Hoarding: A Closer Look

“Ten years ago I nearly suffocated in my home.”

“You’re never really free of your past.”

“It doesn’t matter how much time passes or how far you come, it can be really difficult to separate yourself from the person you used to be. For some people this might be trying to erase the memory of an awful haircut, for others it might be a period of alcohol-fuelled depression – for me it’s my life as a hoarder. Every day when I wake up and look around at my room I’m grateful to be able to breathe clean fresh. I’m grateful to be able to see my carpet, to see the light streaming through my windows and not be surrounded by mountains of magazines, books and letters.”

“When I was in the throes of my hoarding I was beyond the help of any professional decluttering service. My home was a lost cause to any professional team of cleaners and even my friends had given up on me. Luckily, I still had my Mum to help me out. She’d gone through a similar phase when we were young and when she saw how I was slowly following her footsteps she knew that I’d need help to get through my problem. I’m eternally grateful for her patience and support – without her I would not be able to sit my clean desk in my dining room and write this piece explaining hoarding.”

What is hoarding?

Hoarding is when a person collects or acquires an excessive amount of items. These items can be anything at all. They could be disposable objects that have little or no value or they could be very valuable indeed – the important thing is that the person feels the need to keep a large amount of items, to the point where the belongings become unmanageable. Now, if you leave a lot of dishes in the sink, let bills stack up and are generally untidy that doesn’t make you a hoarder. You only have a hoarding problem if the amount of clutter that you have obtained interferes with your everyday living or if the clutter is causing you negatively affecting your quality of life or that of your family.

How is this different from collecting?

Many people have collections of things and sometimes these collections can border on the excessive but that doesn’t necessarily make them a hoarder. Someone who hoards will beĀ obsessively compelled to do so, they won’t be gaining any pleasure from the action and there will be no structure or organisation of their items. At the beginning they may hoard items to ease their anxiety, but this is not the same thing as gaining pleasure.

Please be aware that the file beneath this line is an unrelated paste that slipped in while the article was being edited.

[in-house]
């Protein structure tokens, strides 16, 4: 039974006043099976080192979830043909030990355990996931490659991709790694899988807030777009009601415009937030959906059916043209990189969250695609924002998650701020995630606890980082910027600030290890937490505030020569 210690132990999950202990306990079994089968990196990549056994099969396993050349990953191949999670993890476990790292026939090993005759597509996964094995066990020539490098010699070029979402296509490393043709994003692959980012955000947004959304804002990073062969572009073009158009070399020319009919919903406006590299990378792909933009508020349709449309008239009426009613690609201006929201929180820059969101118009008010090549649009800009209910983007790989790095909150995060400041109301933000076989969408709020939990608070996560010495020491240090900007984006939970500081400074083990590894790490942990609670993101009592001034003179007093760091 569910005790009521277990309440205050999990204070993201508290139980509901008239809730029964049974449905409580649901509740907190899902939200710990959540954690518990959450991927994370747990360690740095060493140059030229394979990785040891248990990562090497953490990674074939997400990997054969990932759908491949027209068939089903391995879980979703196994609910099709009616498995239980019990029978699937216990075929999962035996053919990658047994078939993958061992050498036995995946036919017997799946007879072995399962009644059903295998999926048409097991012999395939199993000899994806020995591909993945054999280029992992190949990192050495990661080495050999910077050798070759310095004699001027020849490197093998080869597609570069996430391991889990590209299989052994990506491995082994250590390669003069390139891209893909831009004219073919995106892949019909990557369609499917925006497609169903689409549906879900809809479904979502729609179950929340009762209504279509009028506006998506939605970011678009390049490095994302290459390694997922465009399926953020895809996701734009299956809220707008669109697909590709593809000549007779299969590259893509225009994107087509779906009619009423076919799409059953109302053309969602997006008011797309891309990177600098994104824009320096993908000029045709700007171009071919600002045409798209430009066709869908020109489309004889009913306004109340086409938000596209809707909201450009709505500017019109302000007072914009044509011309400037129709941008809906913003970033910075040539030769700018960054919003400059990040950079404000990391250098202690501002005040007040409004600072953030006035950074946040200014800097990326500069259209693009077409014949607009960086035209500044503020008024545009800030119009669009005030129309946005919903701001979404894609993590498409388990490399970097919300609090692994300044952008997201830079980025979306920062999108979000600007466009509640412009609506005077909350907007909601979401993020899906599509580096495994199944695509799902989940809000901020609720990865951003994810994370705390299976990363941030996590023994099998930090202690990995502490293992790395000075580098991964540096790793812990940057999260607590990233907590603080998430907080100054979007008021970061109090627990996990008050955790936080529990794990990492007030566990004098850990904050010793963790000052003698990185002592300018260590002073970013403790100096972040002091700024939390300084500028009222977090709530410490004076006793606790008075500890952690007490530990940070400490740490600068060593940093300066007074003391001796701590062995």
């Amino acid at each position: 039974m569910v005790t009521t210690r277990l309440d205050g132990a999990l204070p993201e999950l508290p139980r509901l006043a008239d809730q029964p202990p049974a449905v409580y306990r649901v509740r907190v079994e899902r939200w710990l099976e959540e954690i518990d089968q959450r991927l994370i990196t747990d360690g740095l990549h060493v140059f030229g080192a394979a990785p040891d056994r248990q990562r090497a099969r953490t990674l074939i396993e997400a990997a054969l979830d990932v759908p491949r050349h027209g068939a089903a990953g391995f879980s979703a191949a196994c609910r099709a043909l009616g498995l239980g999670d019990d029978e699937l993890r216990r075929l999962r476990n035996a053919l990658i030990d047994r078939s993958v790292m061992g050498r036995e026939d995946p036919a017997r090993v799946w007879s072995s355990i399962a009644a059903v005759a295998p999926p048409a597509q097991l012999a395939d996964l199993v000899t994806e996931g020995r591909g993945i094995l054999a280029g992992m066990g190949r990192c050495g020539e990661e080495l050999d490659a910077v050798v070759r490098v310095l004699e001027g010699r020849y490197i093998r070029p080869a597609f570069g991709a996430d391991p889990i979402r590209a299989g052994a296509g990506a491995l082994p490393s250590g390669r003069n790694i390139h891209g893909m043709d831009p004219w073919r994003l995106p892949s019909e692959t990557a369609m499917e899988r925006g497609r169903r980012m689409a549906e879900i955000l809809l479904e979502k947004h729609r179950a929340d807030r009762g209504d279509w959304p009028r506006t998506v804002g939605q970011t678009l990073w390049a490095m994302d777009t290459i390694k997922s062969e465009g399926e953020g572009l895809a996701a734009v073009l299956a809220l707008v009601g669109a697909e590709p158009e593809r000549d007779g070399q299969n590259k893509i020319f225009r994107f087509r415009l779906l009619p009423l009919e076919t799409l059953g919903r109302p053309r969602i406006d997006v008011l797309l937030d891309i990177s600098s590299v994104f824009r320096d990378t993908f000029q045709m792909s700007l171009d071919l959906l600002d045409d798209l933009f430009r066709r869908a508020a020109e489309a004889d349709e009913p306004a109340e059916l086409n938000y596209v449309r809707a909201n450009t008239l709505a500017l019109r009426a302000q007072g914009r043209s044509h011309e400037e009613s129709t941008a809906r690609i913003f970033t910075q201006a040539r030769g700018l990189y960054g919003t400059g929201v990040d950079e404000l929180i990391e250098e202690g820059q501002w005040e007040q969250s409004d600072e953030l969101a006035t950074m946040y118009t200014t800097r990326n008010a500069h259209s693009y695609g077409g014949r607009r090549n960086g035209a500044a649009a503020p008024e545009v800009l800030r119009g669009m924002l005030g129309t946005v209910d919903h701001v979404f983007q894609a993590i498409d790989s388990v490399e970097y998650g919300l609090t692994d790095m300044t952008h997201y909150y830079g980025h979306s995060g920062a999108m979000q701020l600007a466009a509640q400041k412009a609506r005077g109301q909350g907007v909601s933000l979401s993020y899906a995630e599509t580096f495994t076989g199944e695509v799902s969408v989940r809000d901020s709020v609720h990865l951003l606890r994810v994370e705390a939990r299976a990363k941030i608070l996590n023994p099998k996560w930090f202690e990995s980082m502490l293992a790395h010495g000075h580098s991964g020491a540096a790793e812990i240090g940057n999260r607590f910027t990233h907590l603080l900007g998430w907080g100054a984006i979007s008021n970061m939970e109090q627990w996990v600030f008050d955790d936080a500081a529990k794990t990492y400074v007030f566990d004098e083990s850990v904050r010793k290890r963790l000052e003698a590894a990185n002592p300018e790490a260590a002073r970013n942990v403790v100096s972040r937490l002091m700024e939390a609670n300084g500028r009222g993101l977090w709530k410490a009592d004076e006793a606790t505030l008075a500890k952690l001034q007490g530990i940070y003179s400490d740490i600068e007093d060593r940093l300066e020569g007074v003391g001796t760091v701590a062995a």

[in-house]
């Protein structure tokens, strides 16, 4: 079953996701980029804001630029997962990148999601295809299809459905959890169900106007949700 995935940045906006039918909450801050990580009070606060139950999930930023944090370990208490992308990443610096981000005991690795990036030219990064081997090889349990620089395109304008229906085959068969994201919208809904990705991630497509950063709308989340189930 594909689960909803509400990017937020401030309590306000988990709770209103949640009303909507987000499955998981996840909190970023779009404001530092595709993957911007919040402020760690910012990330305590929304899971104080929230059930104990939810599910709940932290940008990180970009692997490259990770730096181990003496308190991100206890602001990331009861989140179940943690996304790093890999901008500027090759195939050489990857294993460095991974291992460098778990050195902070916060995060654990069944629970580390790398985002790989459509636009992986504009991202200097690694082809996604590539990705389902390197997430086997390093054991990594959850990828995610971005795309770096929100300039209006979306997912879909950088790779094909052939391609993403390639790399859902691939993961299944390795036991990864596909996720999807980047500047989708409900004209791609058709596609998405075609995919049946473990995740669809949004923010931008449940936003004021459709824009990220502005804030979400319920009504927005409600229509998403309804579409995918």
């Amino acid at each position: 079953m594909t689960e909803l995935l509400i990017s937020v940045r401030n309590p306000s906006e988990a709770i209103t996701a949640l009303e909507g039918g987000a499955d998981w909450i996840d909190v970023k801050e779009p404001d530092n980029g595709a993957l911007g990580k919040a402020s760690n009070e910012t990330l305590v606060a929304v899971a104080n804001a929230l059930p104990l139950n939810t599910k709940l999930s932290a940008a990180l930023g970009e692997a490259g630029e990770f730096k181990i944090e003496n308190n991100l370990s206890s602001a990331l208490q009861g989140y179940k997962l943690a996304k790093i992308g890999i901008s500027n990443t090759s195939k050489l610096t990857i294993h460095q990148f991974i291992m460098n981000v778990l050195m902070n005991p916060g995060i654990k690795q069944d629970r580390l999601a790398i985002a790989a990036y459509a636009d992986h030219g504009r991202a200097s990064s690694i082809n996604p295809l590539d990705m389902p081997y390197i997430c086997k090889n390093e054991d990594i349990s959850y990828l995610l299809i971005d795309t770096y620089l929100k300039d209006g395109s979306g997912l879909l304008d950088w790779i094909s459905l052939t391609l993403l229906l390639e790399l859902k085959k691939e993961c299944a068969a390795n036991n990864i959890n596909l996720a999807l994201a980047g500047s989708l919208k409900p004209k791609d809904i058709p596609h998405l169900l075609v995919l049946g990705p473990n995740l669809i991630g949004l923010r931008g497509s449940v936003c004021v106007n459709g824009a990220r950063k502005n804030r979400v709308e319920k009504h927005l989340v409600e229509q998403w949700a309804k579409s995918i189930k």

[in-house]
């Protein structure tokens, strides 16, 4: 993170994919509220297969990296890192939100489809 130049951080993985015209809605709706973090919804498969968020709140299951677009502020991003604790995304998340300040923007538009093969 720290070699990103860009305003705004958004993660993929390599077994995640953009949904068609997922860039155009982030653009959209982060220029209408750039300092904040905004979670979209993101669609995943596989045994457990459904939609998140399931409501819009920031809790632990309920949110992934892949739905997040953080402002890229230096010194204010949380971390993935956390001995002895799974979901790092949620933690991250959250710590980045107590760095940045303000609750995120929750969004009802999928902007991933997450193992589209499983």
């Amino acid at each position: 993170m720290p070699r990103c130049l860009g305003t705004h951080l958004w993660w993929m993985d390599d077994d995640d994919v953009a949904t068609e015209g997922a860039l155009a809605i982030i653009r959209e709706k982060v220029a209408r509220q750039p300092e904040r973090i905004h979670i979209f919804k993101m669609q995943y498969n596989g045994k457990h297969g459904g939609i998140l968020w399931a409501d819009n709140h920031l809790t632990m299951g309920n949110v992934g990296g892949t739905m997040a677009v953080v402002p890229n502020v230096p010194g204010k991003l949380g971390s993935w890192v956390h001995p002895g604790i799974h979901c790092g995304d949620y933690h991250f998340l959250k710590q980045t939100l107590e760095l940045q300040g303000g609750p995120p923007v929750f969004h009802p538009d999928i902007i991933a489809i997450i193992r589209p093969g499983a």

Why do people hoard?

People hoard for a variety of reasons, as with all OCD manifestations the route of the behaviour is usually anxiety. Often you’ll find that there a variety of reasons for a person to hoard, they might start as the result of a depression, then as time goes on they may become more and more socially isolated as a result of their new compulsion, which could then lead to psychotic disorder such as schizophrenia or manic paranoia. All cases are different and should be treated as such.

How is it treated?

Hoarding is a complex and difficult condition that is not simply cured over night. A great deal of patience is required on the part of the hoarder’s support network, as the compulsion to hoard is often deeply embedded into the person’s psyche. A therapist might choose to take the hoarder through a course of cognitive behavioural therapy in order to understand why the hoarding has begun, but it’s crucial that the hoarder takes the responsibility of clearing their own home.

Leave a Reply

Your email address will not be published. Required fields are marked *